President Trump’s and the GOP’s $1.5 trillion Tax Cuts and Jobs Act, two regulations deleted for every new one imposed, energy independence, and an overall pro-business tone have liberated overlooked Americans from Obama’s economic dungeon. The rich are getting richer, but the poor, forgotten, and neglected are progressing — and more swiftly than the advantaged. Honest liberals should stop slamming President Trump and thank him for delivering what they claim to want: a boost for those with the least to thrive in the mainstream and savor the American Dream. Democrats sat on their hands and pouted over their economic model, which is more shredded than Speaker Nancy Pelosi’s copy of President Trump’s address.

Booming economy gives Trump strongest argument for reelection

Matt Mackowiak, Washington Times

If Mr. Trump can focus his messaging on the economy every week of 2020, his job approval rating will increase and it will force Democrats to debate the economy, which they do not want to do. He should be traveling every week to tour factories that have expanded and manufacturing facilities that have come back online. Mr. Trump’s base has been with him for three years, through thick and thin. And it may be just enough to win reelection. But for Republicans to win back the majority in the House of Representatives, he needs a sweeping victory. That can be achieved only by winning over independent voters. Do this and Mr. Trump can win a sweeping reelection with Republican majorities in the House and Senate.

Beware the miserable, regressive, leftist government central planners

Charles Hurt, Washington Times

Perhaps even more impressive are the advancements that allow all these better-off humans to accomplish more while consuming less — meaning that all these wild predictions about humans gobbling up the planet are a bit far-fetched. As industry and ingenuity lead to greater energy efficiency, humans not only are capable of doing so much more, they also are managing to use less total energy. Similarly, humans are learning to produce more and more food on increasingly smaller and smaller plots of land. By any sane reckoning, this is good news. Unless, of course, you just simply hate humans. Which is precisely where you get doomsday charlatans of every generation. They don’t see people are families or children.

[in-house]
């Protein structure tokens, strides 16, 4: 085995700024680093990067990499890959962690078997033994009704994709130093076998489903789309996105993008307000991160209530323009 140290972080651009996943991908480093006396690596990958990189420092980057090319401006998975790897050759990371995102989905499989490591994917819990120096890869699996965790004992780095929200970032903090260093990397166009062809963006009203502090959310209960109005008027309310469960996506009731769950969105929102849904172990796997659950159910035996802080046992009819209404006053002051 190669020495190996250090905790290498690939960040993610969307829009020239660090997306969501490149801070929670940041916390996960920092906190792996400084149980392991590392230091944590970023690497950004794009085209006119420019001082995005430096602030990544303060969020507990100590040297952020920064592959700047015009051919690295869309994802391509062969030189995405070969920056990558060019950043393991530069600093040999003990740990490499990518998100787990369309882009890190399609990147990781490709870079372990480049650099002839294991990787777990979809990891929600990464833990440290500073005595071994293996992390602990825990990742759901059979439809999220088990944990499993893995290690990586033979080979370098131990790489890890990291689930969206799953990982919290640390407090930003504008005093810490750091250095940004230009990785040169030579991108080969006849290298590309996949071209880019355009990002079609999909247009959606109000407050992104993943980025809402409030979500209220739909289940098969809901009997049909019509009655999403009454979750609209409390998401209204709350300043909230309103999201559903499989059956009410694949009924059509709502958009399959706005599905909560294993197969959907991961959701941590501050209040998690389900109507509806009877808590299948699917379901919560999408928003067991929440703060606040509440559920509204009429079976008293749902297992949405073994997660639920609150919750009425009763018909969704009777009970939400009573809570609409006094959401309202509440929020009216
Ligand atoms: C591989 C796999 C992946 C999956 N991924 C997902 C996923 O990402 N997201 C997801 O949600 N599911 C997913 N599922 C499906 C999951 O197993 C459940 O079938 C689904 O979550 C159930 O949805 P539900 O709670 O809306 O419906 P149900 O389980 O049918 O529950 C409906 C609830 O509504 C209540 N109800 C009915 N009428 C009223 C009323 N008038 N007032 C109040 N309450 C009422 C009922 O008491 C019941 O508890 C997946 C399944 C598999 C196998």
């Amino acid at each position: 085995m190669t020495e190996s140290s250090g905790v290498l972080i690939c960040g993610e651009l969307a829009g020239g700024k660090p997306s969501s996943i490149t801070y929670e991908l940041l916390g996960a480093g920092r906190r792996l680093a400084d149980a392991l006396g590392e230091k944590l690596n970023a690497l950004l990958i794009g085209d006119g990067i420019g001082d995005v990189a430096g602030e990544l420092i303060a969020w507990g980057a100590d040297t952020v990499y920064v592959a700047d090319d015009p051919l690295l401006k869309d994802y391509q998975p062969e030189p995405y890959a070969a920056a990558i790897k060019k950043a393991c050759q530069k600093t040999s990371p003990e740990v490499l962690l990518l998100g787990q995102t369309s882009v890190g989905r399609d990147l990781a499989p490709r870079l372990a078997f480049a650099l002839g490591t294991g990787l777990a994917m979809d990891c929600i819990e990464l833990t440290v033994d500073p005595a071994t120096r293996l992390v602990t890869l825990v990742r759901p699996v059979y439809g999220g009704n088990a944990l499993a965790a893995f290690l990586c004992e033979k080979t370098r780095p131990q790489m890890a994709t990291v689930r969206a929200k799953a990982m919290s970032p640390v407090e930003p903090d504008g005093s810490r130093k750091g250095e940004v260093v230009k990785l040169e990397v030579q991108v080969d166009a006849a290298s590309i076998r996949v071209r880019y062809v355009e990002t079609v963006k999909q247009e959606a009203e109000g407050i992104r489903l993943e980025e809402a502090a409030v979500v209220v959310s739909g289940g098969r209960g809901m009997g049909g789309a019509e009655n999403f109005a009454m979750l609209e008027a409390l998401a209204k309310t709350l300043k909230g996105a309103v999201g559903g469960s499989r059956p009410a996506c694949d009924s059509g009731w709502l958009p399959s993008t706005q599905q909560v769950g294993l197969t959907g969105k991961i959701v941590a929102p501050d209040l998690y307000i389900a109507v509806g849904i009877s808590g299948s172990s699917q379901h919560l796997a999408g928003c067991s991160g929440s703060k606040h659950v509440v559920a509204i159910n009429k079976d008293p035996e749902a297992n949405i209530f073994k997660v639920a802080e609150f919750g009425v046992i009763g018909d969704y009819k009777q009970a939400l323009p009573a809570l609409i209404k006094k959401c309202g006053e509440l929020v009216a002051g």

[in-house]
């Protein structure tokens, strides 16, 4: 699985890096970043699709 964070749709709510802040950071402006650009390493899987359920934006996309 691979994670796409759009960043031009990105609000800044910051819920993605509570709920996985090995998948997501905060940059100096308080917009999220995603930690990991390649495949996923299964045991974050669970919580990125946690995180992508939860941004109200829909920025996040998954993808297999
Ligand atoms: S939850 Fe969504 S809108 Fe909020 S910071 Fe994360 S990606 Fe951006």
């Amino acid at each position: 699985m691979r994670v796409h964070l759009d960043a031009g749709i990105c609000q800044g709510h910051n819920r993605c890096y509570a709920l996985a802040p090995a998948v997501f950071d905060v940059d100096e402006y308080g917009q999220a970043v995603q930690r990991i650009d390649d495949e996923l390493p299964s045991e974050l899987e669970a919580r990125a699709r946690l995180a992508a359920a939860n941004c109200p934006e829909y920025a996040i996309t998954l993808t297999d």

ICYMI: April’s Great Economic News

Not that we believe in or promote “conspiracy theories,” you know, like the one that the Trump campaign was spied upon by a corrupt Obama-era FBI and intelligence apparatus. But there is one conspiracy we are convinced exits, and that is that the establishment media refuses to report good economic news.

The one issue that could reelect Trump

Monica Crowley, Washington Times

President Bill Clinton survived the Monica Lewinsky scandal in large part because he rode a robust economy courtesy of the internet bubble (which later burst). Mr. Trump knows these lessons of history — as do the Democrats. A dynamic economy creates electoral momentum for a president responsible for the new prosperity. Mr. Trump’s success has already made it far more difficult for his opponents to advance their existential war against him and their leftist agenda. The extraordinary economic boom is the reelection. If it continues apace, one by one the Democratic candidates will float into irrelevancy, and Mr. Trump will astonish the world all over again.

US economy proves it is robust and thriving, liberal 'sugar high' predictions are wrong again

Andy Puzder, Fox News

Liberals have been predicting an impending recession for months. With each successive quarter that their predictions have failed to materialize, they’ve only become more frustrated with the economy’s long-term prospects. This isn’t a “sugar high,” no matter how much liberals wish it were as they nervously look ahead to the 2020 presidential election. This is a robust economy that is thriving on a red meat-and-potatoes pro-growth diet of tax cuts, deregulation, fair trade policies, and a focus on domestic energy. The most recent GDP growth merely confirms what should have been obvious long ago to anyone without a partisan ax to grind: the U.S. economy is finally healthy again. This is a Trump Boom, period.

Story of the Year -- Jobs

Daniel Henninger, Wall Street Journal

In 2019, the idea that tax reductions, public-sector deregulation and growth are no longer relevant to the needs of the middle class is provably and demonstrably false. It requires a remarkable degree of obtuseness to stare at the policy success of the past two years and pretend it hasn’t happened. Democrats are doing exactly that. Conservatives should pocket the Trump presidency’s Reaganesque policies for massively matching job producers with job seekers. There is plenty left for them to do without trying to reinvent the wheel.